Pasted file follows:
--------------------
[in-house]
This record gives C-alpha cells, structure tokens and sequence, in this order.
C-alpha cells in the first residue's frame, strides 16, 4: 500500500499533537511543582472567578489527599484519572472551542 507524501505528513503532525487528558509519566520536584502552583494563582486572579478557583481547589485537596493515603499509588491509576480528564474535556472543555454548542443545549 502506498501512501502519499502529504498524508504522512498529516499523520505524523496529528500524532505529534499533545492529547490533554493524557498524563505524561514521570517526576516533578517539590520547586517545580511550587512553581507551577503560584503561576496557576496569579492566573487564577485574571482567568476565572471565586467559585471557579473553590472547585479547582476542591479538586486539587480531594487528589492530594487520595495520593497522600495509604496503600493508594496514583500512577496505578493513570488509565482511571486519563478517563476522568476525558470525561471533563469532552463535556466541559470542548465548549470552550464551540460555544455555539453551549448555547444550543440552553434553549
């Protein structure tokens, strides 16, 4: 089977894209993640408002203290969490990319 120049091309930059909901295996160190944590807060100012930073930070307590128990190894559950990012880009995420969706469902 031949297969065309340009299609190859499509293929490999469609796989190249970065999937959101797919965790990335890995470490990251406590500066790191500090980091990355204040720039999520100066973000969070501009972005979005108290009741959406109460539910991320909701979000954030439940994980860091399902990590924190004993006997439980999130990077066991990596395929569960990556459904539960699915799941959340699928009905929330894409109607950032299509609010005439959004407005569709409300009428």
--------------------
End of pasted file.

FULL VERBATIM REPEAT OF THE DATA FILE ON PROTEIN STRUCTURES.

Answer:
[in-house]
This record gives C-alpha cells, structure tokens and sequence, in this order.
C-alpha cells in the first residue's frame, strides 16, 4: 500500500499533537511543582472567578489527599484519572472551542 507524501505528513503532525487528558509519566520536584502552583494563582486572579478557583481547589485537596493515603499509588491509576480528564474535556472543555454548542443545549 502506498501512501502519499502529504498524508504522512498529516499523520505524523496529528500524532505529534499533545492529547490533554493524557498524563505524561514521570517526576516533578517539590520547586517545580511550587512553581507551577503560584503561576496557576496569579492566573487564577485574571482567568476565572471565586467559585471557579473553590472547585479547582476542591479538586486539587480531594487528589492530594487520595495520593497522600495509604496503600493508594496514583500512577496505578493513570488509565482511571486519563478517563476522568476525558470525561471533563469532552463535556466541559470542548465548549470552550464551540460555544455555539453551549448555547444550543440552553434553549
């Protein structure tokens, strides 16, 4: 089977894209993640408002203290969490990319 120049091309930059909901295996160190944590807060100012930073930070307590128990190894559950990012880009995420969706469902 031949297969065309340009299609190859499509293929490999469609796989190249970065999937959101797919965790990335890995470490990251406590500066790191500090980091990355204040720039999520100066973000969070501009972005979005108290009741959406109460539910991320909701979000954030439940994980860091399902990590924190004993006997439980999130990077066991990596395929569960990556459904539960699915799941959340699928009905929330894409109607950032299509609010005439959004407005569709409300009428």